A Realistic View into the Cyber Security Profession

The New Hampshire High Tech Council recently welcomed cyber security professional Candy Alexander as the guest speaker for their monthly TechWomen Power Breakfast. Awareness of the need for cyber security has increased year over year as news of security breaches has become more frequent, prompting an eager audience for this highly relevant topic.

Candy Alexander started working in the information security field many years ago, growing up with the profession, and now serves as a consultant and “virtual” CISO (Chief Information Security Officer).

Cyber security was first recognized as a job in the public sector 35 years ago. Primarily, it’s been an inherently “reactive” effort in that security professionals generally react to breaches into computer systems and try to figure out how they happened. Candy believes this has preempted the industry’s ability to create proactive approaches to the problem.

It’s been commonplace for senior management and other business people to balk at most security measures, such as changing passwords frequently, which can make implementing security measures challenging.

There’s currently a lot more attention on cyber security, and most larger companies and companies that are regulated, such as those in the financial sector, have made efforts to hire security professionals. However, most small and mid-sized companies, despite being just as susceptible to security breaches, rarely have a security professional on staff, making them much more vulnerable to attack. For information on security procedures for small businesses, Candy recommends the Small Business Administration and the New Hampshire Business Review.

At the same time that security professionals have been engaged with defending their information systems, the people who set about to breach systems – hackers – have over time become more sophisticated, devious, and ubiquitous. Many security professionals now believe it’s not a matter of “if” you will be attacked, but “when.”

Staffing Problems are Career Opportunities

Candy then brought the conversation around to career opportunities in the field. A report from Cisco (PDF) estimates there are more than one million unfilled cyber security jobs open, with further growth in this field expected.

Opportunities are especially attractive for women in the field, as many companies are seeking to increase their staff’s diversity. The Women’s Society of Cyberjutsu (WSC) reports that women comprise only about 11% of the information security workforce.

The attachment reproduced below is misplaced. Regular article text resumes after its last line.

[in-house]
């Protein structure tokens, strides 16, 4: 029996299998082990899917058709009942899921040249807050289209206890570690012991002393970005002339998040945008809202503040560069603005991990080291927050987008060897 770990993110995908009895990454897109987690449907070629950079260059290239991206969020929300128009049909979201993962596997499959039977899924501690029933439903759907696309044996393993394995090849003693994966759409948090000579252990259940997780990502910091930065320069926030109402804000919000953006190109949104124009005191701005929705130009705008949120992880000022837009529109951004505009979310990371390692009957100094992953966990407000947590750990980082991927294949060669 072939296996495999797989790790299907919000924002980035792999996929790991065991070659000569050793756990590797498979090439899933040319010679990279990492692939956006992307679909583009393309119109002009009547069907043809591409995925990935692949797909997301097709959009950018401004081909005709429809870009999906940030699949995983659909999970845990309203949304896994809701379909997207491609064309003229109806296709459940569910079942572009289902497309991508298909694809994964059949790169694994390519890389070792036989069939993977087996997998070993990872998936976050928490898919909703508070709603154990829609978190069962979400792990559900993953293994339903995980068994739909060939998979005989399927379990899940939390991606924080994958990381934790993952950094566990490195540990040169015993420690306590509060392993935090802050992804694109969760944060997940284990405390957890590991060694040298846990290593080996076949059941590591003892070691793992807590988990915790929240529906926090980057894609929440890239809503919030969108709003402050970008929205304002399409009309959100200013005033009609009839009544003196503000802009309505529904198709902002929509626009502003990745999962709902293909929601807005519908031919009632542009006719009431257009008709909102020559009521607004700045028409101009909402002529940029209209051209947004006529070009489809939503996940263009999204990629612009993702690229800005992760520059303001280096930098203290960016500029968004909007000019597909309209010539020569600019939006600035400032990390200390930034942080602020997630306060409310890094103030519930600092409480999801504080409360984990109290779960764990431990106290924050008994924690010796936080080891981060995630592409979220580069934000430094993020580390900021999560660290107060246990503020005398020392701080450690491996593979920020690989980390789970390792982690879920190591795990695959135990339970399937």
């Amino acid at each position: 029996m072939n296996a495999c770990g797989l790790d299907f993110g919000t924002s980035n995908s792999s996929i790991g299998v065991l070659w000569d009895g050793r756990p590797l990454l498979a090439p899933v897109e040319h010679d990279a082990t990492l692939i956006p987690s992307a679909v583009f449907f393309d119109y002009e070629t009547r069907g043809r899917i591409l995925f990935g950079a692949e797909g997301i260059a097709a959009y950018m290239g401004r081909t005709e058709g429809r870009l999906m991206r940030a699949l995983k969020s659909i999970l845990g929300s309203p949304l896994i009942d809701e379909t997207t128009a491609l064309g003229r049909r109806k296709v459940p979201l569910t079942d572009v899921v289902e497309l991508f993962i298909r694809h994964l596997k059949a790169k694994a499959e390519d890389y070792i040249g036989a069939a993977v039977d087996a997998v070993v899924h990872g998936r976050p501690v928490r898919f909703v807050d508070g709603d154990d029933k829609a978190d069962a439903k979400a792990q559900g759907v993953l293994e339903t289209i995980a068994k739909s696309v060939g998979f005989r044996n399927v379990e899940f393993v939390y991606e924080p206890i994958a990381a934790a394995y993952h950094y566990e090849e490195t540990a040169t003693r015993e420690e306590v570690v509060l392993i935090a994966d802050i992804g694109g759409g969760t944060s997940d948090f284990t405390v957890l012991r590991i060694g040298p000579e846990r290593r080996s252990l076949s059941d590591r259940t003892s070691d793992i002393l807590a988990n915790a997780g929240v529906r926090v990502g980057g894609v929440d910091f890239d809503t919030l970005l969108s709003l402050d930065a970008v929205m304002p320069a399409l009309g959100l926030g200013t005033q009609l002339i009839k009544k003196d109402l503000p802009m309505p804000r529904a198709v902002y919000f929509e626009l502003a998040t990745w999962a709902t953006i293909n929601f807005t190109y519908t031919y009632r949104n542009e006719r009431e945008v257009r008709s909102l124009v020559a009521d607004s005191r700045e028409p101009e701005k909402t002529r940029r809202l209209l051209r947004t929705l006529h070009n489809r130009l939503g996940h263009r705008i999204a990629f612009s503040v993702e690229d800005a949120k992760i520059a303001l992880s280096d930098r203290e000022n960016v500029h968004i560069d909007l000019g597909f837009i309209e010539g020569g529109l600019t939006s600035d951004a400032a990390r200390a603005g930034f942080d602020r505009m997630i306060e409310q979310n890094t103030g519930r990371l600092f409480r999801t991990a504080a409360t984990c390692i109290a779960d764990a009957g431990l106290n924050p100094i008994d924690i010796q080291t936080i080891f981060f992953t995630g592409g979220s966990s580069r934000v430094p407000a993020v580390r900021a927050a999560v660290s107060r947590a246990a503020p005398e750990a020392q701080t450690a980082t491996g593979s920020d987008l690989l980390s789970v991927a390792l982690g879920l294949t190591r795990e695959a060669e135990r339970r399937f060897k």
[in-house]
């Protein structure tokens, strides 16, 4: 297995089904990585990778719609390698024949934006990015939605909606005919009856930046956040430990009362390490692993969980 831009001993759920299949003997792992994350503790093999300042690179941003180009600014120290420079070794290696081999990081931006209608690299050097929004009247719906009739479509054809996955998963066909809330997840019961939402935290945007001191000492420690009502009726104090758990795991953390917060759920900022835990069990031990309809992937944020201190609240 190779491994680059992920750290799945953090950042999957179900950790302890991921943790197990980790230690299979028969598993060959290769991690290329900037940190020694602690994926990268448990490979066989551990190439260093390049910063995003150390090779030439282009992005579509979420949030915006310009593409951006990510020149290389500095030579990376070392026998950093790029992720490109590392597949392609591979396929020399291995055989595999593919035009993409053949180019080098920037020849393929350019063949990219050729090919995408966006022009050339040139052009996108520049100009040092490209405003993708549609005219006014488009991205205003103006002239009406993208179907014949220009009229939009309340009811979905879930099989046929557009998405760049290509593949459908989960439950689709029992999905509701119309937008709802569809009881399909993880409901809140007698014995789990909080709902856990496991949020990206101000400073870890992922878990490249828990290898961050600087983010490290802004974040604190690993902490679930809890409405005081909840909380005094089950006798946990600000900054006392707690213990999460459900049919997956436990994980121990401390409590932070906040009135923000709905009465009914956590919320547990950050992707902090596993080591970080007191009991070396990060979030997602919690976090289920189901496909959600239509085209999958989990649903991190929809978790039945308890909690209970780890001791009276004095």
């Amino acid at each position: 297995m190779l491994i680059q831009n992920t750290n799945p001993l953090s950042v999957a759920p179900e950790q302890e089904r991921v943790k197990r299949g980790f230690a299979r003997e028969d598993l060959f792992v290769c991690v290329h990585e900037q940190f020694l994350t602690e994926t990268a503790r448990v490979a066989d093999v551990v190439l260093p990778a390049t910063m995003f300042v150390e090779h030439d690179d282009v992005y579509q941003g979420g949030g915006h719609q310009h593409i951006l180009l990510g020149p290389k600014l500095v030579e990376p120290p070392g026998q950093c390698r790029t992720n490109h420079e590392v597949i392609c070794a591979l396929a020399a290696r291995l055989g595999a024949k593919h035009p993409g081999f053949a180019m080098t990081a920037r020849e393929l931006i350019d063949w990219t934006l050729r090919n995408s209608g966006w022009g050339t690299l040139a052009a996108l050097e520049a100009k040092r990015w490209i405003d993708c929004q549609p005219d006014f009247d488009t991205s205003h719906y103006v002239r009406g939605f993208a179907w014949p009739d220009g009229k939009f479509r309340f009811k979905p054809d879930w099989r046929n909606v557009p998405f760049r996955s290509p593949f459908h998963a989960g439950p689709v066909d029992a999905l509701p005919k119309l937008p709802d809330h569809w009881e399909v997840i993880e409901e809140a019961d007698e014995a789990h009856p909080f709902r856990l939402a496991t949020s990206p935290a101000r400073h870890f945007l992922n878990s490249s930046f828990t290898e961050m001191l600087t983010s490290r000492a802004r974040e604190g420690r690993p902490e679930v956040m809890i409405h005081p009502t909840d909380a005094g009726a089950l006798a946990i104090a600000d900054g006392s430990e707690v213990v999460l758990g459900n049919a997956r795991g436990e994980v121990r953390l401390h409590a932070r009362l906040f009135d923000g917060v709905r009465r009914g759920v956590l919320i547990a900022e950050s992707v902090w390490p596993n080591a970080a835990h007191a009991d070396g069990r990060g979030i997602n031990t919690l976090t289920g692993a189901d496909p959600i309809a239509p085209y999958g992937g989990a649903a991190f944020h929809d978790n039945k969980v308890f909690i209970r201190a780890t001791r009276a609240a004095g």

The difficulty in filling open positions has been compounded by the fact that universities have not been offering degree programs in cyber security until the past five to ten years. In addition, many university and training programs can offer only a limited view of the field, so actual hands-on experience is vital to an effective workforce, putting experienced professionals in great demand.

Candy speculates that the skills gap might be compressed by training professionals who are already experienced with information and have related skill sets, such as business analysts and program managers.

Many executives do not fully understand the role of cyber security and its importance to business, which Candy said may be frustrating to professionals in the field, and something that those considering a career in the profession should keep in mind. According to a recent survey (PDF), more than half of security professionals state that the skills shortage results in an increased workload on staff.

Be Proactive With Building Your Career

In closing, Candy offered the following tips to those interested in breaking into and succeeding in the cyber security field:

  • Grow your knowledge with up-to-date online resources such as Cybrary, ALISON, and YouTube.
  • The most effective training courses tend to be those that focus on specific cyber security topics.
  • Develop well-rounded skills. In addition to technical knowledge, develop business knowledge and great communication skills.
  • Find mentors, whether through formal programs or informally, such as your colleagues, or your organization’s consultants.
  • Gain practical experience, such as through volunteering.
  • Join professional organizations.

The TechWomen Power Breakfast series is an initiative of the New Hampshire High Tech Council, serving professionals enthusiastic about technology and supporting the efforts of girls exploring STEM as a career or area of study.

Candice Benson is an internationally recognized management consultant and CEO of Benson Consulting Inc. She specializes in change management, process improvement, and program management, leading companies to operational excellence. Candice is on the Board of Directors for the New Hampshire High Tech Council, serving as Chair of the Tech Women|Tech Girls Committee, and is the Regional Director for the Boston network of the professional association, Women in Technology International (WITI). Connect with her and her blog here.

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